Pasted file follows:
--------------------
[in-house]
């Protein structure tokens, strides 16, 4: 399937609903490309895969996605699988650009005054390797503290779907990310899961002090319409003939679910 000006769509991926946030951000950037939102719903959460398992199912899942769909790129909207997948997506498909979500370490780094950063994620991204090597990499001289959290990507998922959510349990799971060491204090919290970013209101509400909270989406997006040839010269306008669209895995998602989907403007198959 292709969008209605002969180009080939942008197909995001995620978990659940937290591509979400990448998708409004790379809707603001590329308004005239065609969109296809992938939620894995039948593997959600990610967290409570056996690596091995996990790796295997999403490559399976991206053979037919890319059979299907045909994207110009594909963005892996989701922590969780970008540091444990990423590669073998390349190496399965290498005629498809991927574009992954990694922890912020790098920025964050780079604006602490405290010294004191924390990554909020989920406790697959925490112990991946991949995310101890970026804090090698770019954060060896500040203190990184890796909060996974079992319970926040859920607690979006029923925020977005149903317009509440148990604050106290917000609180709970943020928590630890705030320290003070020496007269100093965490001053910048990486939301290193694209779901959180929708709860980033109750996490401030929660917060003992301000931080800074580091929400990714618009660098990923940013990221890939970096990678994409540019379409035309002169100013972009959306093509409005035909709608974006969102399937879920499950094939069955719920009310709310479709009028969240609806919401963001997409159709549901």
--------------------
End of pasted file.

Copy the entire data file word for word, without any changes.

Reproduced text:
[in-house]
């Protein structure tokens, strides 16, 4: 399937609903490309895969996605699988650009005054390797503290779907990310899961002090319409003939679910 000006769509991926946030951000950037939102719903959460398992199912899942769909790129909207997948997506498909979500370490780094950063994620991204090597990499001289959290990507998922959510349990799971060491204090919290970013209101509400909270989406997006040839010269306008669209895995998602989907403007198959 292709969008209605002969180009080939942008197909995001995620978990659940937290591509979400990448998708409004790379809707603001590329308004005239065609969109296809992938939620894995039948593997959600990610967290409570056996690596091995996990790796295997999403490559399976991206053979037919890319059979299907045909994207110009594909963005892996989701922590969780970008540091444990990423590669073998390349190496399965290498005629498809991927574009992954990694922890912020790098920025964050780079604006602490405290010294004191924390990554909020989920406790697959925490112990991946991949995310101890970026804090090698770019954060060896500040203190990184890796909060996974079992319970926040859920607690979006029923925020977005149903317009509440148990604050106290917000609180709970943020928590630890705030320290003070020496007269100093965490001053910048990486939301290193694209779901959180929708709860980033109750996490401030929660917060003992301000931080800074580091929400990714618009660098990923940013990221890939970096990678994409540019379409035309002169100013972009959306093509409005035909709608974006969102399937879920499950094939069955719920009310709310479709009028969240609806919401963001997409159709549901």